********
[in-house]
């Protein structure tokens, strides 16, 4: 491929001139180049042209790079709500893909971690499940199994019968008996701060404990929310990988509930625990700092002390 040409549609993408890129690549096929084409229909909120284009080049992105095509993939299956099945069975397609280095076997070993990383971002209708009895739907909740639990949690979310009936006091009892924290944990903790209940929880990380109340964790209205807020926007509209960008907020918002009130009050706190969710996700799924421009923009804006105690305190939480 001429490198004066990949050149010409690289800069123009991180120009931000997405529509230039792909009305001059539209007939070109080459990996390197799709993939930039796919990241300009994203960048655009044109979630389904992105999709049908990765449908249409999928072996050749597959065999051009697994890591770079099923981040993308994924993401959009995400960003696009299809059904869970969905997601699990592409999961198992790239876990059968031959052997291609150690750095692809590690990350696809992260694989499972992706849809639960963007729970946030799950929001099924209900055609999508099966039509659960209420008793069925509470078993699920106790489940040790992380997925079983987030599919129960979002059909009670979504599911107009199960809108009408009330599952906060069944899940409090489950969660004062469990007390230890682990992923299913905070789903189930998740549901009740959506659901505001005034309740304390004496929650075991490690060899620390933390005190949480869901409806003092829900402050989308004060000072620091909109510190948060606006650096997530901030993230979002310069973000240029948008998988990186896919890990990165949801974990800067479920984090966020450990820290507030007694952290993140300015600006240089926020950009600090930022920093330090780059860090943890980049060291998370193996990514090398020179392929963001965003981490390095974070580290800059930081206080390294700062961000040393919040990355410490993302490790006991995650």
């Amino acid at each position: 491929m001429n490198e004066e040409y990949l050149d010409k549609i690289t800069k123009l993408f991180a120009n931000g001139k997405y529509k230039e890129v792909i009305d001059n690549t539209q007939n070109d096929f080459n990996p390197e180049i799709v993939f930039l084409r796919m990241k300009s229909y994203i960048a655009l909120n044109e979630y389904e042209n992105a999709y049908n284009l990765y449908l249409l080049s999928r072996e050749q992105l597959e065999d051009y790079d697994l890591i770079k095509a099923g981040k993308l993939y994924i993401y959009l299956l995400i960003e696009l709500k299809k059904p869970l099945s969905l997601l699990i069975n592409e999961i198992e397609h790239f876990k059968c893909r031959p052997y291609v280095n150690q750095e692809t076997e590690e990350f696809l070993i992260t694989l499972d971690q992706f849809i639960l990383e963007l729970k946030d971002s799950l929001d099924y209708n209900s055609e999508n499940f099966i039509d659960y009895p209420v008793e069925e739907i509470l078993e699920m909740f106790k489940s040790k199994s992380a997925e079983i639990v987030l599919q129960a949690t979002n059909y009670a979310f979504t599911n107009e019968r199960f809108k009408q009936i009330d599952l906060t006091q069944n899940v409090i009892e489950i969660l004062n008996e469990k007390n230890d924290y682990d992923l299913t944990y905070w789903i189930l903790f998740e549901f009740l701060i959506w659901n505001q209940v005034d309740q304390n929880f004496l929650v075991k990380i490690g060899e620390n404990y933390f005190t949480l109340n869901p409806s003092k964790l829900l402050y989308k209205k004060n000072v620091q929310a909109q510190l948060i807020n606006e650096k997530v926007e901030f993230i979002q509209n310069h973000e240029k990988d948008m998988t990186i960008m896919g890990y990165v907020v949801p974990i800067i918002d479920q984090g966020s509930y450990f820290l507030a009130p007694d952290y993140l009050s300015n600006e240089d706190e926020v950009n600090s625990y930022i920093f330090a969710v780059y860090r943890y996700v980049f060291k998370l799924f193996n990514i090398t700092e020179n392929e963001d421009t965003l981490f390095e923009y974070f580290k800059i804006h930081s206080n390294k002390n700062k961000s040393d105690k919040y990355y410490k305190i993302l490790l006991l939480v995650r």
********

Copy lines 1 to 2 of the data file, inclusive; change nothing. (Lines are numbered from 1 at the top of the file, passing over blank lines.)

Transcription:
[in-house]
């Protein structure tokens, strides 16, 4: 491929001139180049042209790079709500893909971690499940199994019968008996701060404990929310990988509930625990700092002390 040409549609993408890129690549096929084409229909909120284009080049992105095509993939299956099945069975397609280095076997070993990383971002209708009895739907909740639990949690979310009936006091009892924290944990903790209940929880990380109340964790209205807020926007509209960008907020918002009130009050706190969710996700799924421009923009804006105690305190939480 001429490198004066990949050149010409690289800069123009991180120009931000997405529509230039792909009305001059539209007939070109080459990996390197799709993939930039796919990241300009994203960048655009044109979630389904992105999709049908990765449908249409999928072996050749597959065999051009697994890591770079099923981040993308994924993401959009995400960003696009299809059904869970969905997601699990592409999961198992790239876990059968031959052997291609150690750095692809590690990350696809992260694989499972992706849809639960963007729970946030799950929001099924209900055609999508099966039509659960209420008793069925509470078993699920106790489940040790992380997925079983987030599919129960979002059909009670979504599911107009199960809108009408009330599952906060069944899940409090489950969660004062469990007390230890682990992923299913905070789903189930998740549901009740959506659901505001005034309740304390004496929650075991490690060899620390933390005190949480869901409806003092829900402050989308004060000072620091909109510190948060606006650096997530901030993230979002310069973000240029948008998988990186896919890990990165949801974990800067479920984090966020450990820290507030007694952290993140300015600006240089926020950009600090930022920093330090780059860090943890980049060291998370193996990514090398020179392929963001965003981490390095974070580290800059930081206080390294700062961000040393919040990355410490993302490790006991995650």